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Importance of IR grad school prestige outside of the private sector?


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What role does school prestige play in the hiring process for security related jobs in in federal government, in multi lateral organizations, and with international relief organizations (I know that for capital hill and the public sector, it has significant influence)?

 

I have narrowed my my options down to Georgetown SSP unfunded (70k in tuition + living expenses), and a west coast “public ivy” state flagship university (with a fellowship that covers tuition, and includes a full living stipend).  The state school is not UCB, or UCSD, but I do not want to be more specific than that.  The difference in price between these two programs ranges anywhere from 80k-110k, depending on my ability to cover DC living costs at Georgetown.

 

Both Georgetown and the state school in question, offer a solid curriculum on my exact subject of interest. Also, the state school, though a very small program, has a history of placing students into that field.  Money aside, Georgetown is the obvious answer, but 80k+ is a life changing/limiting amount of debt.

 

So I pose the question to the grad cafe community, for the public sector (State, DOD, DOE), multilateral organizations (NATO, UN), or international relief organizations, how much value do such employers place on prestige?  Or are the courses you take, the papers you publish, research you undertake, internships, language abilities, and experiences living abroad, much more significant factors in the hiring process?   

Edited by MAPLE90
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I can tell you that when I was making my decision for what grad school to choose, I contacted Foreign Service Officers to give me advice on where to go. Every single one insisted that in the public sector prestige is not a huge factor.  

Here's what one said:

I took a fairly pragmatic approach to my grad school, with cost being one of the most important factors. Prestige is a nice thing, but in a lot of cases (including throughout that Foreign Service Exam) it seemed to be mostly irrelevant. What is done with an education seemed more important, but there are a lot of industries where pedigree matters and I certainly wouldn’t discount the potential a nice degree opens up in other areas.

And another:

You are correct in your assumption that which university you go to doesn’t have much of an influence on hiring into the public sector.  I went to the University of Maryland, College Park for grad school and I got into the Foreign Service.  If I were you, I would not consider the Foreign Service too much when making your decision—I’d go with the school that you WANT to go to the most (taking into consideration what you would likely get out of the program and how concerned you are about debt)

So to me, it seems that your skills and abilities and experience are much more important in the hiring process in the public sector than the name on your degree. 

Edited by irapplicant1776
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The best way to evaluate the aggregate of factors that determines employment is to see where the grads of each school end up. The school that sends the highest proportion of its grads into the types of jobs you would want is the probably the best for you, all things equal. If that state school places well into the jobs you want, I doubt it would be worth an extra $100K to go to Georgetown.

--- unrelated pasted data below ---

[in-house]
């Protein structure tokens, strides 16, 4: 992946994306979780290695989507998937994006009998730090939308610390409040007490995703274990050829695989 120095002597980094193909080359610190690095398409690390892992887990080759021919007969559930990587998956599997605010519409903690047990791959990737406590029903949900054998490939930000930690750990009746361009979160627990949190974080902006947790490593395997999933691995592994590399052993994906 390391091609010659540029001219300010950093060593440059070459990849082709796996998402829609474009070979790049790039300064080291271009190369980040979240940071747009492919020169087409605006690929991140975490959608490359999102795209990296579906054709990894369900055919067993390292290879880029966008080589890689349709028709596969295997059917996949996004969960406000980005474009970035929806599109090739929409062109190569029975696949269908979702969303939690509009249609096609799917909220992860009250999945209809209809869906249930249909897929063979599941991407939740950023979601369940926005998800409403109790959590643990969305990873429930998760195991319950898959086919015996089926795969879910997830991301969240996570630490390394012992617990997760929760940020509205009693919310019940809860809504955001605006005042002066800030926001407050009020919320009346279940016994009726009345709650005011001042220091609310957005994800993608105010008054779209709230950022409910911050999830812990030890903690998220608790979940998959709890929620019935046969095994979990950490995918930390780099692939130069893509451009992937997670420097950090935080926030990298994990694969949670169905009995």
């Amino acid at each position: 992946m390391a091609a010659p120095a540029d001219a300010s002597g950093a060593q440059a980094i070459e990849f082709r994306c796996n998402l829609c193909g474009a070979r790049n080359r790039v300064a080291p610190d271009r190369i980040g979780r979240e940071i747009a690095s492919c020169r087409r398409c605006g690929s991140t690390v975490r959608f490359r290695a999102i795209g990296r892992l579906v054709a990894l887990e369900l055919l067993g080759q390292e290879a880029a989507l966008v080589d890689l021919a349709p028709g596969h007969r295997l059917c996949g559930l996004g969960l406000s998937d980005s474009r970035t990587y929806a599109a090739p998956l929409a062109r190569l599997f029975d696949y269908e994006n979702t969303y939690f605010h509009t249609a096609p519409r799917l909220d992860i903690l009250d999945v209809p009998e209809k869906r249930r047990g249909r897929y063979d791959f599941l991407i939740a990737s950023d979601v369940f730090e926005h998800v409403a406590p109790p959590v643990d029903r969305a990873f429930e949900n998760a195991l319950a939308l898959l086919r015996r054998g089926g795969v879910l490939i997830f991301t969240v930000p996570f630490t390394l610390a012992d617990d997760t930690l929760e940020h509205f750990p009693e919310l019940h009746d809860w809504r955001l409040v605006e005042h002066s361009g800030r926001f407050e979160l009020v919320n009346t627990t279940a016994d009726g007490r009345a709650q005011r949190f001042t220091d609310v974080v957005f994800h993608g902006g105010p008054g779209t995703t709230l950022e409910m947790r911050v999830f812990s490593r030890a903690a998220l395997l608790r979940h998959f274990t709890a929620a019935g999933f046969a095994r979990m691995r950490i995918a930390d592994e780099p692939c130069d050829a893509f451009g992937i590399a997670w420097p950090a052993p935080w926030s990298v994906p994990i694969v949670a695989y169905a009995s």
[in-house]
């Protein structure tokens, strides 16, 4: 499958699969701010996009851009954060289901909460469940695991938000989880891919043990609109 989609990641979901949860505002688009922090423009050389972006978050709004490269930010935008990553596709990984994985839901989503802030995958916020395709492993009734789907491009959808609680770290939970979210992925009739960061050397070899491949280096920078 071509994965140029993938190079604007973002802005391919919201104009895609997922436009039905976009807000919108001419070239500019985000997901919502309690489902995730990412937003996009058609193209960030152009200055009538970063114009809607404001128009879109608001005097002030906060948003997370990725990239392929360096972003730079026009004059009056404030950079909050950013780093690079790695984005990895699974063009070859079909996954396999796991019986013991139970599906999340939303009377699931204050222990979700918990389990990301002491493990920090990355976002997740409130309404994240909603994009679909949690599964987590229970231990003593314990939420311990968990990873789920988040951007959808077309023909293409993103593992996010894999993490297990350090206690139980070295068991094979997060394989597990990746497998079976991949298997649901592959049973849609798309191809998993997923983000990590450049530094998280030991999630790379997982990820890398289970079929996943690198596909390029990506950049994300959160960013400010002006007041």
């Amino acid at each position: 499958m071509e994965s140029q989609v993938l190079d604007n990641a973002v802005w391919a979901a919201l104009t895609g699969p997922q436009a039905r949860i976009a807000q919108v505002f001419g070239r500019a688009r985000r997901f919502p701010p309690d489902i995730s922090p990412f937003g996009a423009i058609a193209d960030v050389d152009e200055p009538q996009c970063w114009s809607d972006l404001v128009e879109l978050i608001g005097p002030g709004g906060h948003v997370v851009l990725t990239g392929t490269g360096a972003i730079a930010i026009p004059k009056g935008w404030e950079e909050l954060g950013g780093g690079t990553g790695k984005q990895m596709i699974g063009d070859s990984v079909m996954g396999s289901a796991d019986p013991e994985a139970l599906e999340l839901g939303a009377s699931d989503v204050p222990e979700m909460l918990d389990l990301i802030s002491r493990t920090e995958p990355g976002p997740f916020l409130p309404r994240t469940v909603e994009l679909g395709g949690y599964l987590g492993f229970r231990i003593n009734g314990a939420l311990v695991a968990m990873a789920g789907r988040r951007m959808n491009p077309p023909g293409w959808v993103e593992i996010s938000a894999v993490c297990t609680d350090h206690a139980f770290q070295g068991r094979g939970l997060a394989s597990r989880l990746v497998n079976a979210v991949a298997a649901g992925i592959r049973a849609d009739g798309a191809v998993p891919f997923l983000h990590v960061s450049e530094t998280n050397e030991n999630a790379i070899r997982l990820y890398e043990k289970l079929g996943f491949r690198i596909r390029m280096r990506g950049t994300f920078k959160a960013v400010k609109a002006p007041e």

Edited by Ben414
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Thank you for the replies. Given the standardization of SFO hiring, the relative unimportance of the name on your diploma is not all that surprising.  Beyond the foreign service however, does anyone have insight into how hiring in other branches of State works?  For instance, within the Bureau of Arms Control Verification and Compliance (AVC), or the Bureau of Conflict and Stabilization Operations (CSO).  Are most people employed via lateraling into these positions after gaining work experience in other agencies?

 

Also, does anyone have insight into the hiring practices for policy positions within the DOD?

 

My sense is that for these employers, there is a bit more subjectivity when it comes to the hiring process.  However, it is not at all clear to me whether an MA from a highly regarded state school (think UCLA, UW (Washington), UW (Wisconsin), UT, etc) will be limiting. 

 

Georgetown MSFS, HKS, and SAIS certainly place well.  But it could be that these students are arguably more qualified for such positions (be it through internships, work experience, language proficiency, published research, etc).  Also, when you put a bunch of students with similar interests/qualifications all in one program, you are bound to have high job placement into high level positions of a given sector.  Where as less professionally oriented programs, tend to house a cohort of students with much more diverse interests, and job aspirations.

 

 Any comments will be appreciated.

Edited by MAPLE90
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Providing a non-US perspective here, but from what I see, prestige plays a major factor in both private and public settings internationally. Less prestigious universities are relatively harder to recognize. Within the US, I would think the networks of a more prestigious university would provide a help in more informal hiring contexts in public sector (I know some sectors are more formal, like US diplomat has the test they must take). 

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On May 9, 2016 at 2:18 AM, beefmaster said:

You listed "international relief organisations"....for this sector it does not matter at all where you went to school.

Agreed. With OP's career goals, save the money 10/10

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